To avoid this, the oil separator drained into an outer sleeve of the dipstick guide-tube so the dipstick wouldn't ever get goo on it. So the old design had a tube within a tube. The outer sleeve into which the oil separator drained was very narrow, and mayo goo tended to freeze inside as it slowly oozed down the hose and hit a cold metal dipstick guide tube. Hey, BMW later fixed all that by getting rid of the dipstick altogether.

Just so you know, the dipstick does not go all the way down through the guide tube and out the bottom. Instead the oil goes up into the guide tube when your oil level is correct. In the old tube, the goo would have mixed with the oil way down in the oil pan. With the new design, it looks like goo might ooze down through the nipple and get on the dipstick (when there is goo).

Here you can see how narrow the outer sleve is on the old guide tube at left. I've seen pictures where the ice accumulated right up the hose and into the oil separator itself. (The new design is on the right.)



In addition, the old tube in tube idea required a vent hole:





So if anybody thinks they solved the freezing hydrolock problem by just putting a foam jacket on the CCV, well....
 

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Discussion Starter · #10 ·
over time the head and tension will shape the plastic into place (it is not wishful thinking)
Well, I got some results back from the lab, and the plastic hose is a thermo-set.

During mfg., the goose-neck hose is soft and pliable to begin with - likely shipped rolled on a spool by the plastic hose mfg. and is rather flexible. Then it's cut to length, the ends are inserted, the part is curved into shape and set rigid by heat - the same heat welds the plastic hose to the elbow ends. So more heat won’t make it soft (or the ends would fall off), just more brittle over time and prone to break under stress along a ridge line that can't be seen under the foam insulating tube. And BANG you have a hidden vacuum leak.

Maybe I'm wrong here, but this isn't a part I want to replace again.
 

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Discussion Starter · #11 ·
A BIG HUGE THANK You to Mike @ TheBMWPartStore

A BIG HUGE THANK You to Mike @ TheBMWPartStore :bow: http://www.thebmwpartstore.com

First, I think I'm a really great guy, but I seriously doubt that I would have done this:

Mike @ TheBMWPartStore went through about, what, twenty of these hoses to find one, while not perfect, is most certainly acceptable.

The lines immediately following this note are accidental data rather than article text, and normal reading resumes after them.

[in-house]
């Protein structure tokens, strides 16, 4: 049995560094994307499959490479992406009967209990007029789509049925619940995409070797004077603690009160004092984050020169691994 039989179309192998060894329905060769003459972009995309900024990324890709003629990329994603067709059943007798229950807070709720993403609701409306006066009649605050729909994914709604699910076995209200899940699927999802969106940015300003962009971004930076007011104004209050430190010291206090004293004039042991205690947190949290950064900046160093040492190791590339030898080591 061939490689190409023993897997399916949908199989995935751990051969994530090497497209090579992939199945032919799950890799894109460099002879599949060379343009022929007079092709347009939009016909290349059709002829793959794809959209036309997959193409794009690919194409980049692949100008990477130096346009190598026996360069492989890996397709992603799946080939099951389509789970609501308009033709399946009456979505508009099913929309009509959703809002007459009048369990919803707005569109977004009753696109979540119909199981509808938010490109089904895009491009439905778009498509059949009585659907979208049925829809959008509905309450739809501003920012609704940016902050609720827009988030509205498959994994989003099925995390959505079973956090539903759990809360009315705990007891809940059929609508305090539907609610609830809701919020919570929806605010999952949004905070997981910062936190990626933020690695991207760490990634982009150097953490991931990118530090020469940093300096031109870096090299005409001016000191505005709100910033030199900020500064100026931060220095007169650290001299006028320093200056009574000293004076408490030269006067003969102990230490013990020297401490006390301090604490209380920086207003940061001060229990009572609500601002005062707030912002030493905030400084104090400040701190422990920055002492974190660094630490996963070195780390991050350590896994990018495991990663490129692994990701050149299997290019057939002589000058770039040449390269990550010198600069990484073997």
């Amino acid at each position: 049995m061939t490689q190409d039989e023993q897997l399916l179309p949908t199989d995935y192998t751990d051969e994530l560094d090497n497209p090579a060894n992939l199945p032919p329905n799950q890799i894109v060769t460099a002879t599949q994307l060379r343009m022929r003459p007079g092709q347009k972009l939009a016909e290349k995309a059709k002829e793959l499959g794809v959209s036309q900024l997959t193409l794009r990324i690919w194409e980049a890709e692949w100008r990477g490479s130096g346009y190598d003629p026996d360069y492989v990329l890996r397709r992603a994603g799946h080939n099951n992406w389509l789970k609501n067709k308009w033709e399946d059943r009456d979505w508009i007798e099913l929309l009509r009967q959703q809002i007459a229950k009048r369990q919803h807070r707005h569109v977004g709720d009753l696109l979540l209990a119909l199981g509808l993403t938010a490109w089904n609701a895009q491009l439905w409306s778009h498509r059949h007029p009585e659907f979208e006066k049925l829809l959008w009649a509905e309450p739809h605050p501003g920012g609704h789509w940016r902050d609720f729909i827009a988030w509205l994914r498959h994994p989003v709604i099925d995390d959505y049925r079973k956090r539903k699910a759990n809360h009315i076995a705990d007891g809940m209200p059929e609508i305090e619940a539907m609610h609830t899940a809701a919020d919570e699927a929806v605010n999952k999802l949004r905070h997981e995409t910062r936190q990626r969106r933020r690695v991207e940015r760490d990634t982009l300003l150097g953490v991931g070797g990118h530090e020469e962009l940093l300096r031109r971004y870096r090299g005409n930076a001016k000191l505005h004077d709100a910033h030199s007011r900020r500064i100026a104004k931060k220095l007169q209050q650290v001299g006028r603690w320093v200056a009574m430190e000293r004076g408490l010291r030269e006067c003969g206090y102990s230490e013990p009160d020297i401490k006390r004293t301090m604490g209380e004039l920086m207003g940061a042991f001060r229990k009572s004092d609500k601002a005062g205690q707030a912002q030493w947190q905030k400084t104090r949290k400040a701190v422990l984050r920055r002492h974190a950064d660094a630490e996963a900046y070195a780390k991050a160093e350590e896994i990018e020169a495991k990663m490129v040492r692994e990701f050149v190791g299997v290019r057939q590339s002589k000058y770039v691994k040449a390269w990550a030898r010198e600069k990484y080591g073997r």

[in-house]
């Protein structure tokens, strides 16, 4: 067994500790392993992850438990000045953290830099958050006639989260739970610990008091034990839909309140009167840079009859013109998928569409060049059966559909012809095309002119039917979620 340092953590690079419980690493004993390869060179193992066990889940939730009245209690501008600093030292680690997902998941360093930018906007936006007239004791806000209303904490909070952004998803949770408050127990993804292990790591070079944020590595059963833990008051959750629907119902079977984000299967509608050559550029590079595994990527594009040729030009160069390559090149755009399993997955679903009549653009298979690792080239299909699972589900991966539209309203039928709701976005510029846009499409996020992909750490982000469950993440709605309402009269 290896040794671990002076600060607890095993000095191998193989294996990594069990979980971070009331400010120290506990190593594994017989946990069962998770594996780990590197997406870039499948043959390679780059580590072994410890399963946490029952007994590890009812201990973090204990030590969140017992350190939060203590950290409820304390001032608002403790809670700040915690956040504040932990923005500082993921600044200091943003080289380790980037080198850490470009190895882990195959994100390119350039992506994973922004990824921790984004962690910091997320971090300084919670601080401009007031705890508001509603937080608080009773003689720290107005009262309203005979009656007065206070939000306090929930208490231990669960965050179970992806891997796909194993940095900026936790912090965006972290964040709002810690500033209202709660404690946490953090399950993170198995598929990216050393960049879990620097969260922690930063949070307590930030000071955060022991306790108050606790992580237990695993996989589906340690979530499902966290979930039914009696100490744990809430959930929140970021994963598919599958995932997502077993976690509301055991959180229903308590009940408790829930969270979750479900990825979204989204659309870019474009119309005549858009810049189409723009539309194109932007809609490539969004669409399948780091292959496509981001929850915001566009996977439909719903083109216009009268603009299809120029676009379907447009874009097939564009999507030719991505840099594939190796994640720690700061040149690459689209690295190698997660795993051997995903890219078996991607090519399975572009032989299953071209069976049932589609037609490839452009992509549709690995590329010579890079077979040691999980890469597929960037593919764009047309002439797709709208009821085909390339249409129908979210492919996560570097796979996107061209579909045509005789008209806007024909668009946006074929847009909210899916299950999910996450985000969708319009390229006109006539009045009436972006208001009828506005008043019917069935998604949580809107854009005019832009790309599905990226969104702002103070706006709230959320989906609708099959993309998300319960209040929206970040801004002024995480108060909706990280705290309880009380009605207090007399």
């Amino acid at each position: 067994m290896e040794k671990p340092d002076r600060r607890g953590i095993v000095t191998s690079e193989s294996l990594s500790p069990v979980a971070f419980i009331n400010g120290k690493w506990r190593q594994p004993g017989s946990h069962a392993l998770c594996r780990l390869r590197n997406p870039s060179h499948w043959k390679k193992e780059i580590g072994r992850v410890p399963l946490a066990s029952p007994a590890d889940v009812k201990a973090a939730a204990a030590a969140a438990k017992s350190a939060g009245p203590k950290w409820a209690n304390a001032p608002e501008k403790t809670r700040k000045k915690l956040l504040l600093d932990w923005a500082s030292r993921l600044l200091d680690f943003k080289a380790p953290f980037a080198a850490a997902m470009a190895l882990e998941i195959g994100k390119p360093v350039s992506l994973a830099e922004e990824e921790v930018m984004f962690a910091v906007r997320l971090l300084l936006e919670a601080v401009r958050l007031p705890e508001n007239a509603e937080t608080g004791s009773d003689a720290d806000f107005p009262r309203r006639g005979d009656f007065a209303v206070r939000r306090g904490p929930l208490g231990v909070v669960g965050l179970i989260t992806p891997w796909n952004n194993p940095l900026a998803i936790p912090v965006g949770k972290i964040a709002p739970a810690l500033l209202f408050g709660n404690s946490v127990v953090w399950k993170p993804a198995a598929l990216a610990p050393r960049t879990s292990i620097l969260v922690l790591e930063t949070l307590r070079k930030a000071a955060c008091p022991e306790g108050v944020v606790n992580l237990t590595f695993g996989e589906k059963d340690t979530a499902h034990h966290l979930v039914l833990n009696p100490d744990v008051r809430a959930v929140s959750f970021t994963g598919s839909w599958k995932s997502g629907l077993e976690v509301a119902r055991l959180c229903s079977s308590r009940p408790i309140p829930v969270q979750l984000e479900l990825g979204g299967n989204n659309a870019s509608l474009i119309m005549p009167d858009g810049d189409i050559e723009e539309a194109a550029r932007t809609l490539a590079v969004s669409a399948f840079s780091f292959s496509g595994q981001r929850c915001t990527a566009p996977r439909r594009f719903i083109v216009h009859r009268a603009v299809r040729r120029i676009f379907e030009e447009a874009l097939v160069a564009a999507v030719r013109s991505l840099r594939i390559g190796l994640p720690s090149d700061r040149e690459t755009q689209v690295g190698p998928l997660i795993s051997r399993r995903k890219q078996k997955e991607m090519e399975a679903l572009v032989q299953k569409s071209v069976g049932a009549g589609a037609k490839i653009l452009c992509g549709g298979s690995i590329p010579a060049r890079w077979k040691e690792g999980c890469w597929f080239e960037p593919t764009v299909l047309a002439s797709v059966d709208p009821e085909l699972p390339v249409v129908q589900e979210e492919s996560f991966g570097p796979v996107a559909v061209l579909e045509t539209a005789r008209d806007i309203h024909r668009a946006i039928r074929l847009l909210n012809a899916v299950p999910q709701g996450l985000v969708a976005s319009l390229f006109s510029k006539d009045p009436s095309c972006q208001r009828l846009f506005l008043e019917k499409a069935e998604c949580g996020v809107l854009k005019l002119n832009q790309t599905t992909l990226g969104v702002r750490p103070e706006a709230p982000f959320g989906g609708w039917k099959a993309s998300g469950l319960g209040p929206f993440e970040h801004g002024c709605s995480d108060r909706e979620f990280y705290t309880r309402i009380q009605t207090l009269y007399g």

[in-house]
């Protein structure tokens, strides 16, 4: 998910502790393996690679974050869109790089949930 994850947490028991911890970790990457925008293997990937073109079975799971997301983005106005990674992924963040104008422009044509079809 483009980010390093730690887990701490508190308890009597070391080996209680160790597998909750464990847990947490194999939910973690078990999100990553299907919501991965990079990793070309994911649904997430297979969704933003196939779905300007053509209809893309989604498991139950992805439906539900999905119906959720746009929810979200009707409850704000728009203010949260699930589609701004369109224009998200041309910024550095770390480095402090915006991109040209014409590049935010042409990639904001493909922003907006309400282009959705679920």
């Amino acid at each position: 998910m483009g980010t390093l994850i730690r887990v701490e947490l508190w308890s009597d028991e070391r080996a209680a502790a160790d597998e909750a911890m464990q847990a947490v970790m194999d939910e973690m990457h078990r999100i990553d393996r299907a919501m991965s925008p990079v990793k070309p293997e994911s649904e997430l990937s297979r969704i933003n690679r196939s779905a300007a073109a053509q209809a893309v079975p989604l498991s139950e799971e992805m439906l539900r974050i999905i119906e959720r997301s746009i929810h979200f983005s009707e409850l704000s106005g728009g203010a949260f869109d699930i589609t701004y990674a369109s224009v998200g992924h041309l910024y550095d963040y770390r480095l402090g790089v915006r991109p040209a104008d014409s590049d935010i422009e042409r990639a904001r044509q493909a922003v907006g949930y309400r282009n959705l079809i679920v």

The new hose (without foam for picture clarity) hooks to the CCV gizmo with no trouble, and as you can see, twists up into the intake manifold opening the way it's supposed to. :woot:

While I took about ten pictures, in the end only one is important:



Granted, the other end doesn't line up without a bit of a twist on it, but nothing like the torture I had to put the bad hose through.



Again, I am stunned - amazed - speechless - at the customer service Mike provided when he could have just written me off as a perfectionist kook (which I am, but whom among you would trust your baby to a mechanic?)

Now if only BMW took the same care with quality control.

Thanks again Mike,
Schnell
 

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hmmm... I shall get rid of the CCV valve and install an HPF oil catch can. Then I won't have to worry about dipsticks, and plastic brittle hoses.

I'm going to start by plugging the two ports on top of the intake, plugging the oil dipstick port, and fitting a hose to the valvecover access port into a container with a filter element as a temporary catch can.
 

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Discussion Starter · #13 ·
Hmmm... if you have an inlet hose, where's the outlet hose for "de-oiled" fumes to go? And I'd be curious to know how you wouldn't throw a check engine light. But I haven't looked closely at the HPF product.

Personally I like the Mann system, and there are a number of threads that deal with installation.



But since I'd rather not deal with having to clean the catch can all the time, I'd recommend this thread:

http://vsetrack.com/track_reports/2010/bmw_motorsport_oil_separator/bmw_motorsport_oil_separator.htm

BUT - Neither solution will address the freezing problem. the HPF design is for the race track, not for three inches of snow or 20 degree weather driving.

If your car is a daily driver during winter, you may wish to read this:

http://forum.e46fanatics.com/showpost.php?p=12561364&postcount=184